If Thor #1 was a great example of how much Donny Cates stuffs his scripts, issue #2 is an example of how he loves good, no holds barred storytelling. There is stuff in this second issue that made me ponder if even legendary Thor scribe Walt Simonson would have been allowed to show it let alone think up the details himself. The book is so entirely different from what has come before it doesn’t matter in the slightest it’s following a 7-year epic run by Jason Aaron. Dig in, as the Herald of Galactus, Thor God of Thunder, is event caliber serial storytelling.
The first four pages of this issue are like a solid extra in a death metal vinyl package. The captions capture the new point of view of Thor on his latest mission to aid Galactus in devouring five key worlds. There’s a not so subtle nod to Superman, Batman, and the Justice League as the captions detail how you’ll want heroes to come to save you when the end times arrive. Sadly though these captions explain it won’t be enough. It puts a dark mood on the book as we turn the page to reveal Thor floating before Galactus who is preparing to eat a world with billions of lifeforms on it. It helps Nick Klein adds to the death metal vibe with the dark crows that hover over Thor’s shoulders; how outer space isn’t the bright Kirby cosmic we’ve come to expect, but a sea of darkness.
Much of this issue revolves around this one planet and what Thor will do when it comes time for Galactus to feed. Cates balances Thor’s altruism and heroism well against Galactus’ inability to care about the life on this planet. Their dynamic is starting to become clear and it’s cool to probe how this duo will keep from killing each other as the story progresses. Cates expertly weaves in Asgard and how Thor is still tied to his people as king reminding us he has a lot of responsibilities still weighing on him on top of this whole Herald thing.
Props to Cates for keeping the pace up with this series as it never doddles. We cut from Thor being made a Herald to him already at the first planet Galactus must devour. The cliffhanger is proof enough there won’t be too much exposition and characters standing around yammering. It’s action, gore, and death for this book!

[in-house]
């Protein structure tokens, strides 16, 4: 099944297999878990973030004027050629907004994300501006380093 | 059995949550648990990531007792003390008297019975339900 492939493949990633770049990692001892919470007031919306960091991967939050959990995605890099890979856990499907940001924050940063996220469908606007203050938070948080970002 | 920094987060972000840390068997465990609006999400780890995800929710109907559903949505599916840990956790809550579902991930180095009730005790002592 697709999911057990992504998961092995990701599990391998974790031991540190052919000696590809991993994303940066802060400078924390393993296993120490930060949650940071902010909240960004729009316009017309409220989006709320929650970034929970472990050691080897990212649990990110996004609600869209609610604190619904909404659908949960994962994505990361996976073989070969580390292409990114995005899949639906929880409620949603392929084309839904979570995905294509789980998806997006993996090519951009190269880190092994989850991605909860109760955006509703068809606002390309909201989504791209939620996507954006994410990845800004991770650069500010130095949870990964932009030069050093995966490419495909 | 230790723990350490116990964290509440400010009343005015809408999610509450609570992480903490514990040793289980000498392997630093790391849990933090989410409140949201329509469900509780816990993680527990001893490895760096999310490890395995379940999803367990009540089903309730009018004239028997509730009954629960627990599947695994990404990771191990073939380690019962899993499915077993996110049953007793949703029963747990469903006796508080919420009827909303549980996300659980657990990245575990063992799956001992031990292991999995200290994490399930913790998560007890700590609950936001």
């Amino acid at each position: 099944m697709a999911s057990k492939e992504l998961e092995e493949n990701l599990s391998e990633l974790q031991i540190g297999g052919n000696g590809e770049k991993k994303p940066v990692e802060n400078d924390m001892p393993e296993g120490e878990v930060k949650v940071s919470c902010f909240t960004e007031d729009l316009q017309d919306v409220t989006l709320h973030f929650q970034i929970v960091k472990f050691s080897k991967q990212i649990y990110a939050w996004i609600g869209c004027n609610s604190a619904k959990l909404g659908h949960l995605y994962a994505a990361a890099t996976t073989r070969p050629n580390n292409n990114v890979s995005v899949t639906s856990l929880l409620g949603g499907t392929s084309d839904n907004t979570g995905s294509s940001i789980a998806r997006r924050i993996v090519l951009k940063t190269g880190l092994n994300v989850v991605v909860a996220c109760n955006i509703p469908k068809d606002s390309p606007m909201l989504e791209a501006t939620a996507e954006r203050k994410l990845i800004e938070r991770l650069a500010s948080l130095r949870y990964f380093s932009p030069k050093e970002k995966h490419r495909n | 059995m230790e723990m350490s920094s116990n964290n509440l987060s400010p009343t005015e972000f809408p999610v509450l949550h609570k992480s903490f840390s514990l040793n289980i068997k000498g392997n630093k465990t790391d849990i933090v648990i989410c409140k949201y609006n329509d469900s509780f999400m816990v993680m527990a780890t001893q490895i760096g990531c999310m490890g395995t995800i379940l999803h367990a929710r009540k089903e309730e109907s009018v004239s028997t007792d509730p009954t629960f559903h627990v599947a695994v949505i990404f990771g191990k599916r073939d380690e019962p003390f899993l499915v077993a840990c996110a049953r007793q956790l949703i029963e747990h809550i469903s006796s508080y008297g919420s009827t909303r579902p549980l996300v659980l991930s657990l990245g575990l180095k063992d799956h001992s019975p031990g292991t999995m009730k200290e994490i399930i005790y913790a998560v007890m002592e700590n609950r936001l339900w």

Klein does a great job capturing the scale of Galactus and the new look and powers of Thor. The Cosmic Marvel universe tends to be bright and hopeful, but here there’s a darker edge to everything. Props to color artist Matthew Wilson who is able to darken the page while reminding us there’s a brightness in there somewhere. You can see it in Thor’s hair in the above image where it’s white in the light but darkens in the shadows. There seems to be a shadow hanging over so much in this book and Wilson makes it look natural. Galactus is still clad in purple, but he has foreboding shadows around him to remind us this is not going to end well. Galactus is terrifying no matter the angle in this book. Joe Sabino’s letters do well to balance the captions versus the dialogue and you have to love the cosmic crackle surrounding a few of the word balloons.
It’s not quite a face-melting experience, yet, but Thor is going to strike a few beefy power chords with audiences who read their comics like they take their coffee: black and lightning hot.
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